Permanent interest

But while PRRD’s tactics seem to make sense, one must not lose sight of the Philippines’ strategic and permanent maritime interest: the need to ensure that its exclusive sovereign rights to maritime resources in the West Philippine Sea, which pertain to it as a matter of law, are not surrendered in the face of naked power.

Peaceful relations and resolution of disputes based on justice and fairness are far more resilient and stable than if they were simply imposed by sheer power in whatever form.  

Beneath the calm that has settled in the past 12 months, China’s expansion and activities into the West Philippine Sea has continued unabated. Its fishing vessels, painted in the now familiar blue and white scheme of its maritime militia, regularly operate fish inside the Philippine EEZ in and around the Kalayaan Islands and Scarborough Shoal.

These operations continue to include destructive practices to extract giant claims and corals, destroying the precious marine habitats necessary for the regeneration of fish stocks upon which thousands depend for livelihood and subsistence, as well as the targeting of endangered species like marine turtles and sharks to supply consumers in the mainland.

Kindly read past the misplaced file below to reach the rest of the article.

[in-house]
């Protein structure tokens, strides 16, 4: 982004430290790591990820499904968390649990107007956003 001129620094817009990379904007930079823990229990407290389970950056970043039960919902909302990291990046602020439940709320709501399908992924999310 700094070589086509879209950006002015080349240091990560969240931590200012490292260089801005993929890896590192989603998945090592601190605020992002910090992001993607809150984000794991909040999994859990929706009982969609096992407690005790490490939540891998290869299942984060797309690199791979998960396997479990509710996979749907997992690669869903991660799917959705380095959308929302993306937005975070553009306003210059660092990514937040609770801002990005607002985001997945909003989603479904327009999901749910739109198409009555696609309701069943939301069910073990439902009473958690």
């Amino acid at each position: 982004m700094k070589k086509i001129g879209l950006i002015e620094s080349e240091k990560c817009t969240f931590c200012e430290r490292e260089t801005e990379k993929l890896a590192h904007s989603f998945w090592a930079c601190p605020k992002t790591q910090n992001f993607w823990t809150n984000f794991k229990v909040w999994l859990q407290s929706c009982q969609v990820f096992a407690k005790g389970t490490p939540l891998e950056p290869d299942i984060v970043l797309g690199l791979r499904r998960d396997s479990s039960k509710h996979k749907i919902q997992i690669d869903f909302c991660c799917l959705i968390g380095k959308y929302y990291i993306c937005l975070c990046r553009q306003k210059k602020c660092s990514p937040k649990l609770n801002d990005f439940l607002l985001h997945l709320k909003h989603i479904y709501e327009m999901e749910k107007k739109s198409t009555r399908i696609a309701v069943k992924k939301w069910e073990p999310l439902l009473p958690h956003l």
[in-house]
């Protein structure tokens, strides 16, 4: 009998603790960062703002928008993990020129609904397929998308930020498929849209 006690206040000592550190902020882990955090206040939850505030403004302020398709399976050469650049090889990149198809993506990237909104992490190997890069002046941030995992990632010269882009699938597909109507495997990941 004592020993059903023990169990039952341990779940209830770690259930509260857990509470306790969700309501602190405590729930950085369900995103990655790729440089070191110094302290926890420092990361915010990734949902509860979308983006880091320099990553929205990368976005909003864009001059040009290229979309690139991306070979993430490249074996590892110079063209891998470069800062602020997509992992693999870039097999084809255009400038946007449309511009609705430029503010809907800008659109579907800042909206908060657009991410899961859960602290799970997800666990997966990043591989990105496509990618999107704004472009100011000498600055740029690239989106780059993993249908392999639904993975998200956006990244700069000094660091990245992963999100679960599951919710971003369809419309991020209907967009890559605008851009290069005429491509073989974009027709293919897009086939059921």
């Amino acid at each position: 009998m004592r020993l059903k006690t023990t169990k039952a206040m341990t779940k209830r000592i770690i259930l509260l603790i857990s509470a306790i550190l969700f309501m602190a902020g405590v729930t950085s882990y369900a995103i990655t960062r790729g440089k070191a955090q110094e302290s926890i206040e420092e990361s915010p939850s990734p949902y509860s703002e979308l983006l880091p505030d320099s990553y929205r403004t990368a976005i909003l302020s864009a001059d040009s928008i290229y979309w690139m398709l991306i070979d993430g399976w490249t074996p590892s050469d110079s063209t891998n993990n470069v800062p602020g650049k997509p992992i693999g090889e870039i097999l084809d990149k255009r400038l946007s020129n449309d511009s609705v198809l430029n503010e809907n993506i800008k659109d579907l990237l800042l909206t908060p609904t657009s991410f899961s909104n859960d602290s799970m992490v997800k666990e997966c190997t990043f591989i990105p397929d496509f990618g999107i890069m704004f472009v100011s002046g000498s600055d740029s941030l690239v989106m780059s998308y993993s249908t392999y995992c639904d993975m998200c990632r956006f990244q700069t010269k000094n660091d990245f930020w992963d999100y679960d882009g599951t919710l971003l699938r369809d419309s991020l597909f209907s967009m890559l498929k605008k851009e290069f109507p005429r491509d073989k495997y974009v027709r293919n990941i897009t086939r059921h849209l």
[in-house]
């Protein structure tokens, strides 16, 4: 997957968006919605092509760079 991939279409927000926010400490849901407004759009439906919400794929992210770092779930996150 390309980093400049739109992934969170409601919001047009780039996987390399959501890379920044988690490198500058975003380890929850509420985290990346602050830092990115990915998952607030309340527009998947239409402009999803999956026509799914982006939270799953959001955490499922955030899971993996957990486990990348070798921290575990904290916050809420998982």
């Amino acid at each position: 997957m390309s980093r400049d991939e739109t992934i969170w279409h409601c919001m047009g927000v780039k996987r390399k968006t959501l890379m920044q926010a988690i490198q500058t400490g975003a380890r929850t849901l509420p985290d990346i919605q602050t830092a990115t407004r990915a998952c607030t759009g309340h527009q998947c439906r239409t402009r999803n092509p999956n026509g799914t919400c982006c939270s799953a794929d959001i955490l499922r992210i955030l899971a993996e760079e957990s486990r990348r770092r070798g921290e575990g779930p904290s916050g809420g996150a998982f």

Philippine fishing vessels, in contrast, find themselves reduced to furtively fishing when the CCG isn’t looking, or being forced to “share” their catch, lest they be shooed away from their former fishing grounds. Some have even been threatened and shot at, especially in areas near China’s artificial islands in the Union Banks.

China’s dominance

China’s maritime forces, both military and civilian, similarly dominate the West Philippine Sea, their continuous presence supported by the artificial islands hastily built to pre-empt the arbitral award. 

Together with the blue maritime militia, the PLA Navy’s grey and CCG’s white ships color the seascape, playing cat-and-mouse or chicken games with US, Japanese, Indian and other naval powers. Sometimes, they freely do so just outside the 12nm from the Philippine coast; one PLA Navy vessel shadowed a US research vessel and seized its underwater drone off Zambales last year.

Another was seen apparently shadowing another US vessel into the waters off Mindoro. CCG vessels constantly challenge Philippine Navy and CG patrols approaching Bajo de Masinloc and the Kalayaan Islands to demonstrate their superior authority, and reportedly still occasionally harass them with dangerous maneuvers that have already been declared as contrary to accepted maritime law and practices.